Figure A1
figure 13

(a) Schematic of flow though a collapsible tube; (b) Deformed collapsible tube at p ext = 1.4 Pa and Re = 128, with a maximum deformation of about 0.8R at the location 0.72l with respect to the beginning point of the flexible section; (c) Profiles of the deformed tube at plane y = 0 under different external pressures: (1) p ext = 0.0 Pa and (2) p ext = 1.42 Pa (the dash line is the un-deformed profile); (d) Non-dimensional pressure profiles along the flexible tube section; and (e) Deformation profiles of the flexible tube section extracted at y-symmetry (y = 0)

The deformation of the flexible section of the tube is determined by the transmural pressure between the internal pressure and external pressure. Initially p ext = 0, and the internal pressure is larger than p ext, and, thus, the flexible tube expands axisymmetrically under the positive transmural pressure. By increasing the external pressure, the transmural pressure decreases. Eventually the external pressure becomes larger than the internal pressure, and the flexible tube contracts under the negative transmural pressure. If the external pressure exceeds a critical value, then the axisymmetric deformation loses its stability, and the tube buckles non-axisymmetrically.15 Figure A1b exhibits one example of the non-axisymmetric collapse of the flexible tube. The extent and location of the strongest collapse vary with different external pressure values. Figure A1c shows the profiles of the deformed flexible tubes under different external pressures at p ext = 0.0 Pa and p ext = 1.42 Pa. It is found that at Re = 128, and with an external pressure p ext = 1.42 Pa, the maximum deformation is about 0.8R, and the location of the maximum collapse point is at 0.76. Figures A1d and A1e compare the fluid pressure and wall deformation profiles along the flexible section of the tube with Marzo et al.’s result,30 in which the pressure is non-dimensionalized by bending stiffness, and the deformation and axial distance are normalized with respect to radius R. Good agreement is found with the results obtained by Marzo et al. 30 Given the non-axisymmetric deformation of the tube, this example suggests that the FSI, which does not assume geometric similarity in expanding or contracting the airways, is a more suitable approach for realistic representation of airway deformation.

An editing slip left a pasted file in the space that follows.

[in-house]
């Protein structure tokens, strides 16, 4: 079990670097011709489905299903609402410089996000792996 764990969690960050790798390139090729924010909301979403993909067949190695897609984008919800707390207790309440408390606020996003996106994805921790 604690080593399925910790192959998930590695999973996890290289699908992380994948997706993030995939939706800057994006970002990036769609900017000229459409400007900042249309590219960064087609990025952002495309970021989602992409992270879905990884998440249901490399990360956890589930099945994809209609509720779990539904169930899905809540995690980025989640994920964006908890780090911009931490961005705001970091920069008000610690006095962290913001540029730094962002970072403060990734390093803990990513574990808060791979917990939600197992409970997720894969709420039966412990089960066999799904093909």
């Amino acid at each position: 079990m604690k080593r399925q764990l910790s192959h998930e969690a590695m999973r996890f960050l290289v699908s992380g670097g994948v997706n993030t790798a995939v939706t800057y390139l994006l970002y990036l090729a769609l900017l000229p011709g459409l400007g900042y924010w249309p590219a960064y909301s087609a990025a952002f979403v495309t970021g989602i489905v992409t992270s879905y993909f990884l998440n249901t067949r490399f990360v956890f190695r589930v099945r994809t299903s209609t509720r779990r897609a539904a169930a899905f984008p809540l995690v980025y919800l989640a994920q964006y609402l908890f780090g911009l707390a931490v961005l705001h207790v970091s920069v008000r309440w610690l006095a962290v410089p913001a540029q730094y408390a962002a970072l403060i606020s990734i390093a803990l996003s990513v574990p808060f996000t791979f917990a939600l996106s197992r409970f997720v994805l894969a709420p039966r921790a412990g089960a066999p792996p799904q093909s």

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Xia, G., Tawhai, M.H., Hoffman, E.A. et al. Airway Wall Stiffening Increases Peak Wall Shear Stress: A Fluid–Structure Interaction Study in Rigid and Compliant Airways. Ann Biomed Eng 38, 1836–1853 (2010). https://doi.org/10.1007/s10439-010-9956-y